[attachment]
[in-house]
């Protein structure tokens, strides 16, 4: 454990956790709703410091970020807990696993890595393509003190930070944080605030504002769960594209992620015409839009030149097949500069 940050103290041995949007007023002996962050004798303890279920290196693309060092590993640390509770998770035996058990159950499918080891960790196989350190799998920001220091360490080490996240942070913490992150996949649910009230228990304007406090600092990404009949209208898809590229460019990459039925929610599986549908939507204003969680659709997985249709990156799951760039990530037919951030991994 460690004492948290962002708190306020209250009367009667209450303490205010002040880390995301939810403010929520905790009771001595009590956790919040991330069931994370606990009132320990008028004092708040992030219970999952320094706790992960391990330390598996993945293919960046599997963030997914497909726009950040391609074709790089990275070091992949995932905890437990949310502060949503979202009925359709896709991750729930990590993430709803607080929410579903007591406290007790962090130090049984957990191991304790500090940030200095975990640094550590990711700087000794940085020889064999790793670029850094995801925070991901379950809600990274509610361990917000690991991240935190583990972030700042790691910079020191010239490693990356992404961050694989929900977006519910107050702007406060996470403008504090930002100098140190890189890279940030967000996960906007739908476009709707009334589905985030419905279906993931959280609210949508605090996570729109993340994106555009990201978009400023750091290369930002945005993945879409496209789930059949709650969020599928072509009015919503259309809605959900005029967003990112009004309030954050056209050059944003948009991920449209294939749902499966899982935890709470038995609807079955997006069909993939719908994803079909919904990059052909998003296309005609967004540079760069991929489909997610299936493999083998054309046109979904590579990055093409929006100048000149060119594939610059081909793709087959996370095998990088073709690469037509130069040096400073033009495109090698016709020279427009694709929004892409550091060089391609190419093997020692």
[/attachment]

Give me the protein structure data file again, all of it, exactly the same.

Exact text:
[in-house]
């Protein structure tokens, strides 16, 4: 454990956790709703410091970020807990696993890595393509003190930070944080605030504002769960594209992620015409839009030149097949500069 940050103290041995949007007023002996962050004798303890279920290196693309060092590993640390509770998770035996058990159950499918080891960790196989350190799998920001220091360490080490996240942070913490992150996949649910009230228990304007406090600092990404009949209208898809590229460019990459039925929610599986549908939507204003969680659709997985249709990156799951760039990530037919951030991994 460690004492948290962002708190306020209250009367009667209450303490205010002040880390995301939810403010929520905790009771001595009590956790919040991330069931994370606990009132320990008028004092708040992030219970999952320094706790992960391990330390598996993945293919960046599997963030997914497909726009950040391609074709790089990275070091992949995932905890437990949310502060949503979202009925359709896709991750729930990590993430709803607080929410579903007591406290007790962090130090049984957990191991304790500090940030200095975990640094550590990711700087000794940085020889064999790793670029850094995801925070991901379950809600990274509610361990917000690991991240935190583990972030700042790691910079020191010239490693990356992404961050694989929900977006519910107050702007406060996470403008504090930002100098140190890189890279940030967000996960906007739908476009709707009334589905985030419905279906993931959280609210949508605090996570729109993340994106555009990201978009400023750091290369930002945005993945879409496209789930059949709650969020599928072509009015919503259309809605959900005029967003990112009004309030954050056209050059944003948009991920449209294939749902499966899982935890709470038995609807079955997006069909993939719908994803079909919904990059052909998003296309005609967004540079760069991929489909997610299936493999083998054309046109979904590579990055093409929006100048000149060119594939610059081909793709087959996370095998990088073709690469037509130069040096400073033009495109090698016709020279427009694709929004892409550091060089391609190419093997020692």